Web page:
The crucial contribution of mixing to present and future ocean oxygen distribution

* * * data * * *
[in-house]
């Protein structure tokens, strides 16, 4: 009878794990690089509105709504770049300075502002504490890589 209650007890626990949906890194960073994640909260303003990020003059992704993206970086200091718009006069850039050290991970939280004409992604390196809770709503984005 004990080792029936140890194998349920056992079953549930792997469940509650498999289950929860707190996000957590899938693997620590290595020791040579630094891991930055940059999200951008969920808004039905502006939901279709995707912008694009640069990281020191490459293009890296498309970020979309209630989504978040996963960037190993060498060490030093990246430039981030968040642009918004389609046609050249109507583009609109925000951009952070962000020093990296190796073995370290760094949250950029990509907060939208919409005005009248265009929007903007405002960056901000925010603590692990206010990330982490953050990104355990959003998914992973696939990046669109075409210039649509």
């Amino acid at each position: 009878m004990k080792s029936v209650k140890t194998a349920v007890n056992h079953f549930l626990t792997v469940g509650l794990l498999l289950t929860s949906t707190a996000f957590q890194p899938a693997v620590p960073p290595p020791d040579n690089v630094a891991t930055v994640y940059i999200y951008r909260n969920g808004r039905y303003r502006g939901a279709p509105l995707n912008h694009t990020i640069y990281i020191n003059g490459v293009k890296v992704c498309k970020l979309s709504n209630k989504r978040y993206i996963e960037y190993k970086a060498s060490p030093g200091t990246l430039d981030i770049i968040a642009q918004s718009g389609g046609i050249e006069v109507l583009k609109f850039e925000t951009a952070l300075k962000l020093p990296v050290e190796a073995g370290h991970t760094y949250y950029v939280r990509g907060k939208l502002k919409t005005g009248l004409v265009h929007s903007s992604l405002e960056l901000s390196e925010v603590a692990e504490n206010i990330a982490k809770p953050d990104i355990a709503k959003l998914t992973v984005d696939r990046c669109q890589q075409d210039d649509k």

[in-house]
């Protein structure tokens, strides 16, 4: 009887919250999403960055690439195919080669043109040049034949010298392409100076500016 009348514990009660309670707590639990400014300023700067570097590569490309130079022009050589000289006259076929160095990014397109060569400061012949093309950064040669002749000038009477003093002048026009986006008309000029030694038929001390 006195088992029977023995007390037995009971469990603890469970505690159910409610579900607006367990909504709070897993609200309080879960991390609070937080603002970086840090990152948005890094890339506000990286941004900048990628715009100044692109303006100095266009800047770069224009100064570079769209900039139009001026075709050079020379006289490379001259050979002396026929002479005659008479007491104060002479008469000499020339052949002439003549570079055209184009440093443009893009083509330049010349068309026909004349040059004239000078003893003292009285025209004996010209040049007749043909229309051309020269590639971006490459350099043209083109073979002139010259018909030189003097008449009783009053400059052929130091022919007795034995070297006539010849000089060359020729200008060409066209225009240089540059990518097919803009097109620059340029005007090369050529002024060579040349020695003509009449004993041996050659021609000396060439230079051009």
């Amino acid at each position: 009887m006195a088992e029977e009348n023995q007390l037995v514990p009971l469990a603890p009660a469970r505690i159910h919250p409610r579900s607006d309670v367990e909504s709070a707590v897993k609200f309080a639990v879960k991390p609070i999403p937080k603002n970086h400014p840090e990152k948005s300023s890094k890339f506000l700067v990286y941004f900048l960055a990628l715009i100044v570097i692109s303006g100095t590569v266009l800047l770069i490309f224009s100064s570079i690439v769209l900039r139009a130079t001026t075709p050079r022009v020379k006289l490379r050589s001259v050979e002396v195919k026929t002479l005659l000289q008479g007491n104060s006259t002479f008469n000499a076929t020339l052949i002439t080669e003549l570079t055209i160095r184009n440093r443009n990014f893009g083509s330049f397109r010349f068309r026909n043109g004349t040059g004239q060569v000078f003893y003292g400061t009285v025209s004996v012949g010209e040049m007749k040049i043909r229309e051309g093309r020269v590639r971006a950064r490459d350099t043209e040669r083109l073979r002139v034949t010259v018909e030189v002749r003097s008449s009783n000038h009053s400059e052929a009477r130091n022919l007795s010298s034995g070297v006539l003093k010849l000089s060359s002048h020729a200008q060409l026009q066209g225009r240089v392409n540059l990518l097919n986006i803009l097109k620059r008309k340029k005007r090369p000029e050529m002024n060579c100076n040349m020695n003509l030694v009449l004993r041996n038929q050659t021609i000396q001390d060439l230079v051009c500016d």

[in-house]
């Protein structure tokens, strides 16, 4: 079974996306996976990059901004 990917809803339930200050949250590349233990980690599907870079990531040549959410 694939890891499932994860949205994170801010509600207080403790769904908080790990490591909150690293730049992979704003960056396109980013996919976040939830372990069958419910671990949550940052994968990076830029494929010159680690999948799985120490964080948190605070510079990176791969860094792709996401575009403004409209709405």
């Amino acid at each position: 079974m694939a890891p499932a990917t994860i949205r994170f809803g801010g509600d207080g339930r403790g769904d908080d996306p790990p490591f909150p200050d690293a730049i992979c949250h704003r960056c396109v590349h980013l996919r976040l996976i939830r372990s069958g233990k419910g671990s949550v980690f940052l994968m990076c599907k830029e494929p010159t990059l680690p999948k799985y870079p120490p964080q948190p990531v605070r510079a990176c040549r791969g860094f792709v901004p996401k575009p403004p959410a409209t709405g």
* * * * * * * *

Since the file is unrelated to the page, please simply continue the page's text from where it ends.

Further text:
The oxygen content of the ocean interior largely results from a balance between respiration and advective ventilation, with only a small contribution from mixing processes. However, two important characteristics, which are key to future oxygen distribution in the ocean, primarily depend on the strength of ocean mixing. The first relates to the oxygen minimum zones (OMZ), which are wide O2-deficient mesopelagic layers inhospitable to most marine macro-fauna. We illustrate how mixing intensity controls the volume of all major OMZs. The second relates to one of the most worrying responses of the ocean to climate change: deoxygenation, including in OMZs. Several observational and model studies show that reduction in oxygen mixing plays a dominant role in global deoxygenation. Uncertainties in the representation of mixing in Earth system models and difficulties to measure mixing rates in the field hinder our ability to project the future evolution of OMZs.